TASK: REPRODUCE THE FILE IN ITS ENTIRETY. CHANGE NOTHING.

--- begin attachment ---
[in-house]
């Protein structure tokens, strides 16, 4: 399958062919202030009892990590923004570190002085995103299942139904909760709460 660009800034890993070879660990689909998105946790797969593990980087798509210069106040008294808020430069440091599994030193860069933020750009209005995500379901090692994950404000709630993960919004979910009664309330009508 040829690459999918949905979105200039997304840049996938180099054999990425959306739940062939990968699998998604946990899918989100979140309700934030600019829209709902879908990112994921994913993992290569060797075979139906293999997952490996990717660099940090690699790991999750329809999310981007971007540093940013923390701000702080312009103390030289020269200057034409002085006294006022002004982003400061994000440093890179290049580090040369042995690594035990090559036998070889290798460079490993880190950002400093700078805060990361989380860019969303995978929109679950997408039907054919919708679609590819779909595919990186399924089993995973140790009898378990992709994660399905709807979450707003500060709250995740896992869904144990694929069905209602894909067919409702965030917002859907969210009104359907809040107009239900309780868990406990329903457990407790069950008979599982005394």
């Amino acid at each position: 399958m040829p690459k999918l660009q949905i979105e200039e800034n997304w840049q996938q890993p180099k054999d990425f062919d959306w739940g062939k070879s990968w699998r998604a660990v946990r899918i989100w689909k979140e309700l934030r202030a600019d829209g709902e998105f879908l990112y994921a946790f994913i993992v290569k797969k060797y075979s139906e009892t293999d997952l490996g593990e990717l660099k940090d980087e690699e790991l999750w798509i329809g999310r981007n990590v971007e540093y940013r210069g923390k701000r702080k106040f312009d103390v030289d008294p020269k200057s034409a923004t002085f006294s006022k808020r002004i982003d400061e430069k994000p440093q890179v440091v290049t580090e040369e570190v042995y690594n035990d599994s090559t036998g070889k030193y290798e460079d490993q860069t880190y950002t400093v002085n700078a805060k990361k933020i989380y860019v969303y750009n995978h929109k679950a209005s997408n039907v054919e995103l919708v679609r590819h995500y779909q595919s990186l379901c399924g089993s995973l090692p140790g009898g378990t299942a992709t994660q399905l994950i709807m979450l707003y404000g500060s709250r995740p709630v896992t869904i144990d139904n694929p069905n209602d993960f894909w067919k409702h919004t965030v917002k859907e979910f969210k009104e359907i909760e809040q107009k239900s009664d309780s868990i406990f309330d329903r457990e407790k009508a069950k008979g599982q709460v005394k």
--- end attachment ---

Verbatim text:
[in-house]
């Protein structure tokens, strides 16, 4: 399958062919202030009892990590923004570190002085995103299942139904909760709460 660009800034890993070879660990689909998105946790797969593990980087798509210069106040008294808020430069440091599994030193860069933020750009209005995500379901090692994950404000709630993960919004979910009664309330009508 040829690459999918949905979105200039997304840049996938180099054999990425959306739940062939990968699998998604946990899918989100979140309700934030600019829209709902879908990112994921994913993992290569060797075979139906293999997952490996990717660099940090690699790991999750329809999310981007971007540093940013923390701000702080312009103390030289020269200057034409002085006294006022002004982003400061994000440093890179290049580090040369042995690594035990090559036998070889290798460079490993880190950002400093700078805060990361989380860019969303995978929109679950997408039907054919919708679609590819779909595919990186399924089993995973140790009898378990992709994660399905709807979450707003500060709250995740896992869904144990694929069905209602894909067919409702965030917002859907969210009104359907809040107009239900309780868990406990329903457990407790069950008979599982005394």
């Amino acid at each position: 399958m040829p690459k999918l660009q949905i979105e200039e800034n997304w840049q996938q890993p180099k054999d990425f062919d959306w739940g062939k070879s990968w699998r998604a660990v946990r899918i989100w689909k979140e309700l934030r202030a600019d829209g709902e998105f879908l990112y994921a946790f994913i993992v290569k797969k060797y075979s139906e009892t293999d997952l490996g593990e990717l660099k940090d980087e690699e790991l999750w798509i329809g999310r981007n990590v971007e540093y940013r210069g923390k701000r702080k106040f312009d103390v030289d008294p020269k200057s034409a923004t002085f006294s006022k808020r002004i982003d400061e430069k994000p440093q890179v440091v290049t580090e040369e570190v042995y690594n035990d599994s090559t036998g070889k030193y290798e460079d490993q860069t880190y950002t400093v002085n700078a805060k990361k933020i989380y860019v969303y750009n995978h929109k679950a209005s997408n039907v054919e995103l919708v679609r590819h995500y779909q595919s990186l379901c399924g089993s995973l090692p140790g009898g378990t299942a992709t994660q399905l994950i709807m979450l707003y404000g500060s709250r995740p709630v896992t869904i144990d139904n694929p069905n209602d993960f894909w067919k409702h919004t965030v917002k859907e979910f969210k009104e359907i909760e809040q107009k239900s009664d309780s868990i406990f309330d329903r457990e407790k009508a069950k008979g599982q709460v005394k």